Jacob, age 6, with his Samuel T. Moore of Corte Magore App on the iPad

Bi-line article written for Today’s Parent USA by Tonia Allen Gould

This fast-paced media environment we are experiencing today is continuously changing and has everyone confused. Parents too, are having a hard time catching-up on evolving trends. Like everyone else, they are trying to figure it all out, while their children seem to adapt and grasp onto technology without even a glimmer of thought. Look around you—in airport terminals, at outdoor cafes, and at the nearest Starbucks, it’s not uncommon to see a child, sometimes as young as two years old, sitting quietly and comfortably, glaring through the glossy screen of an iPad. One thing is for certain; these children are engaged and consumed by the technology they are accessing from the palm of their hands.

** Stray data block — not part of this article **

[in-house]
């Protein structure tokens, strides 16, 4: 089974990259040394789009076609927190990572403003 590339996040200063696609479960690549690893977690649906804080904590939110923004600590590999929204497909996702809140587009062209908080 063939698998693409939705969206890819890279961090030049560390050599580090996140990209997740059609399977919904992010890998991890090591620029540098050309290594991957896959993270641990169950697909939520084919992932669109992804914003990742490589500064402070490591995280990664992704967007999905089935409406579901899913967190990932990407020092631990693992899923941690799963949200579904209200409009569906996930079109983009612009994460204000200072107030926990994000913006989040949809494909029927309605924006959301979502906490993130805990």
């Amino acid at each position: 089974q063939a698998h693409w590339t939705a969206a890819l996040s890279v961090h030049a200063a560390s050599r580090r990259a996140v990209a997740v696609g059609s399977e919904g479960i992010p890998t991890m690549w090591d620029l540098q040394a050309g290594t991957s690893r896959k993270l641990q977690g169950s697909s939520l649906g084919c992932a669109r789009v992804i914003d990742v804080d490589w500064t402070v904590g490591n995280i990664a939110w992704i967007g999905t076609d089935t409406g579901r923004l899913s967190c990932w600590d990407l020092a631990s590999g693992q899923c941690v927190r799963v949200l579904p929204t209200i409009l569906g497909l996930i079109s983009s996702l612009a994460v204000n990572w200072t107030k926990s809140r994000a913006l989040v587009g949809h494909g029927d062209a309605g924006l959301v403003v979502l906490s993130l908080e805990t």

Today, there are an abundance of apps that can be accessed through general purpose tablets like the iPad. With only a touch of a finger, and a few moments of time, you can browse through books, games and educational apps for children from the iTunes App Store, for example, on your device. With so many options in front of you, it’s important to understand the landscape of where book media is today and where it is going, especially in the education and entertainment arenas. Picture books, for instance, on technology devices have turned into interactive, engaging “experiences,” complete with digital animation, narration and music. While we all hope that conventional books in the library will never really be replaced, it’s true that in just a few short years, book apps and eBooks have already changed the publishing world and redefined how books come to market. In fact, some book apps are starting to look something more like a Disney/Pixar movie than an actual picture book, and the book market will only get better from here.